-- As soon as Zach Parise
talked to his source in Los Angeles and got confirmation that yes, Ilya Kovalchuk
was there visiting the Kings' offices and practice facilities last week, he figured the Russian sniper was a goner, headed west for the glitz of LaLa land, Hollywood.
"To be honest, I did," Parise told NHL.com on Tuesday. "I knew he went there and I thought we were out of the running, so I guess I was just as shocked as everyone that we got to keep him."
Shocked and ecstatic all at once is the apt way to describe Parise's emotions when he learned Kovalchuk was signing a 17-year contract to become "a Devil for life."
Parise is about to start working on a new contract that should give him a significant raise from the reported average annual salary of $3.125 million he has been making since 2007-08. Seeing the commitment the Devils, specifically GM Lou Lamoriello and owner Jeff Vanderbeek, made to Kovalchuk has Parise excited to sign a contract that will keep him in Jersey for a long time.
"The commitment to getting things going in the right direction from the management and the owners definitely makes a player want to be a part of getting this thing going in the right direction," said Parise, who can become a restricted free agent next summer. "You see the way we played the last few seasons is unacceptable. We've had great regular seasons, but it doesn't mean anything. You really see Mr. Vanderbeek and Mr. Lamoriello's commitment to get this thing going in the right direction."
That Kovalchuk decided he wanted to return to the Devils made Tuesday's news conference that much sweeter. Parise flew in from Minnesota to be at Prudential Center for the event. Jamie Langenbrunner
came from Lake Tahoe, Calif. Martin Brodeur
and Patrik Elias
also were there.
Signing Kovalchuk has re-energized the Devils' core and has them itching to get to training camp.
"You always have guys coming in and leaving, but obviously a guy of this magnitude, it hasn't happened in the past, so this is exciting," Elias said. "We'll see what the end roster will be in October, but so far I think we can be excited about these changes and look forward to a new season."
Elias mentioned the end roster because things are still in flux for the Devils.
Kovalchuk's reported $6 million cap hit puts them over the $59.4 million salary cap for the 2010-11 season. Teams can remain 10 percent over the cap until the regular season starts, but Lamoriello will have to make some more moves.
It would be shocking if any of the players in attendance Tuesday were in danger of being moved. Anybody that is probably doesn't want to leave now that Kovalchuk is locked in for the long haul.
"You know, he wanted to come here," Devils coach John MacLean
said of Kovalchuk. "He's a high-end talent that wanted to come here, wanted to be part of the team, wanted to be part of the organization. That's a credit to him. He took the time to make sure he made the decision that is best, so we're excited about it."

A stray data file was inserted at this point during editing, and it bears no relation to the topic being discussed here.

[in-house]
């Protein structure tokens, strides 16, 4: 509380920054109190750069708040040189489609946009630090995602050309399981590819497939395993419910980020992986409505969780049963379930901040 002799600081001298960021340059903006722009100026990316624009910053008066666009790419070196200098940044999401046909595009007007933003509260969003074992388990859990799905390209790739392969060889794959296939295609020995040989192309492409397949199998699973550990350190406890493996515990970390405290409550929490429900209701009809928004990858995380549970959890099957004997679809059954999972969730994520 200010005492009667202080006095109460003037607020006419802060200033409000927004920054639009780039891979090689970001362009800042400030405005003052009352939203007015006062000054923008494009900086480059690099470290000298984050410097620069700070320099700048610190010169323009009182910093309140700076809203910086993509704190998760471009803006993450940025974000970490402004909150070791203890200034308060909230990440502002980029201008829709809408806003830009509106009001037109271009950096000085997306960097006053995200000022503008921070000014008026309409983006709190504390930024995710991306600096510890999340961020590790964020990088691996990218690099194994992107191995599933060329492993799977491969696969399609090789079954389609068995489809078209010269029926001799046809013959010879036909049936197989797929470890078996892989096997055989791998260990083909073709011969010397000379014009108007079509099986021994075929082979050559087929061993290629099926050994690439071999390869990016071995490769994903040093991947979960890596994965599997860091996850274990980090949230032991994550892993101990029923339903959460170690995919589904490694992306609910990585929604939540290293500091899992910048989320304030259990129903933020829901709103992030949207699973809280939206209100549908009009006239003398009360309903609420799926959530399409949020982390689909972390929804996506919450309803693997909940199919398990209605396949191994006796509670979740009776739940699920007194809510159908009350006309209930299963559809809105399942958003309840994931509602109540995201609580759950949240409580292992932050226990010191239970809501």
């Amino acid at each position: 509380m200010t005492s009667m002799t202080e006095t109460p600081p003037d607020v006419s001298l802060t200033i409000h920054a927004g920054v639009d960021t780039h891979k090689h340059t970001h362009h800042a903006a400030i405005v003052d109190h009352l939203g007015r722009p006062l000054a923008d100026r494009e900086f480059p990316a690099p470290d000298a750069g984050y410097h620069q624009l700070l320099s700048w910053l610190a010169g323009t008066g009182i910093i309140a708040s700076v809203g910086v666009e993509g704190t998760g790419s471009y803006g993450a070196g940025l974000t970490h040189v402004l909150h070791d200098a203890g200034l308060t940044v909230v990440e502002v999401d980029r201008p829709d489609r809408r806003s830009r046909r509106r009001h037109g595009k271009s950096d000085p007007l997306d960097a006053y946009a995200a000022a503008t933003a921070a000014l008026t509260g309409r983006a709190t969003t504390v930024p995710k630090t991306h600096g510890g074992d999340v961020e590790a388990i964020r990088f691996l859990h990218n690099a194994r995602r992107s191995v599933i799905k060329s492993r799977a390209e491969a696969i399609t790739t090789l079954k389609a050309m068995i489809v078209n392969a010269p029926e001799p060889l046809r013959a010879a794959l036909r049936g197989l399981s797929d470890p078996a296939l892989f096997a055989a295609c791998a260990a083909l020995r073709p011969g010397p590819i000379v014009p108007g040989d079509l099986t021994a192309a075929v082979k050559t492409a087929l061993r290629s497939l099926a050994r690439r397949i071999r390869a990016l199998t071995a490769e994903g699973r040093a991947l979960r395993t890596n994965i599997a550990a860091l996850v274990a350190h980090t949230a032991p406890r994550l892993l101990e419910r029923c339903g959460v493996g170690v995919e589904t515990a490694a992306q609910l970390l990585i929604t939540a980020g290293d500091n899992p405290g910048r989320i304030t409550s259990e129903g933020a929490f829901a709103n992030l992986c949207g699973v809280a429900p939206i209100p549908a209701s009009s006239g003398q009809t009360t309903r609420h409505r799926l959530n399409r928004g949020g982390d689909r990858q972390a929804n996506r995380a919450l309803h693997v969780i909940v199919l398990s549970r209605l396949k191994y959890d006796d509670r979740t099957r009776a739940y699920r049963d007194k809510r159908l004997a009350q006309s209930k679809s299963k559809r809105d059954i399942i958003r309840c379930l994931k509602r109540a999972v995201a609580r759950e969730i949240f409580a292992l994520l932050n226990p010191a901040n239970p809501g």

Especially guys like Elias and Parise, who for several years have been somewhat overlooked offensive stars because of the Devils' defensive system.
The philosophy appears to be changing with the new guard.
MacLean, the Devils' franchise leader in goals with 347, is certainly not going to tell Kovalchuk to rein in his offense or creativity, and the same holds true for talented scorers like Parise, Elias, Langenbrunner, Dainius Zubrus
, Jason Arnott
, Brian Rolston
and David Clarkson
The Devils, who finished 19th in goals per game (2.63) under Jacques Lemaire
last season, could move into the top 10 this coming season for the first time since 2000-01, when they led the League with 3.60 goals per game.
Their best finish since was 14th, and they haven't been better than 15th since the work stoppage ended in 2005.
"When you get a guy that is consistently scoring 40 a year or 50 and maybe 100 points, he's going to make you better. The more scoring threats you have, it's great," Parise said. "The power play in particular, if you have different options it's tougher to cover. When you add a scoring option like him, it's going to help everybody."
MacLean is excited to start allocating ice time with the idea that some players, maybe Elias or Parise, will have to shift forward positions to make it all work.
"I'm understanding of the fact that we have some top players and they're all going to need to play and it's my job to find them the ice time," MacLean said. "I'm looking forward to it. It could be that you don't have anybody to find ice time for, so I look at it as a good problem. We'll find ice for everybody."
Langenbrunner, for one, is curious to see how MacLean will handle it. There are at least nine forwards who could play in the top six when you factor in Kovalchuk, Parise, Elias, Zajac, Zubrus, Langenbrunner, Arnott, Rolston and Clarkson.
"The way we changed things around in the lineup, guys tried to get a good feel for each other last year and (Kovalchuk) got the opportunity to play with a lot of different guys, so it will be interesting to see what coach does and how he's going to put the lines together," Langenbrunner said. "We have a lot of good pieces that, if put in the right places, can be successful."
Follow Dan Rosen on Twitter at: @drosennhl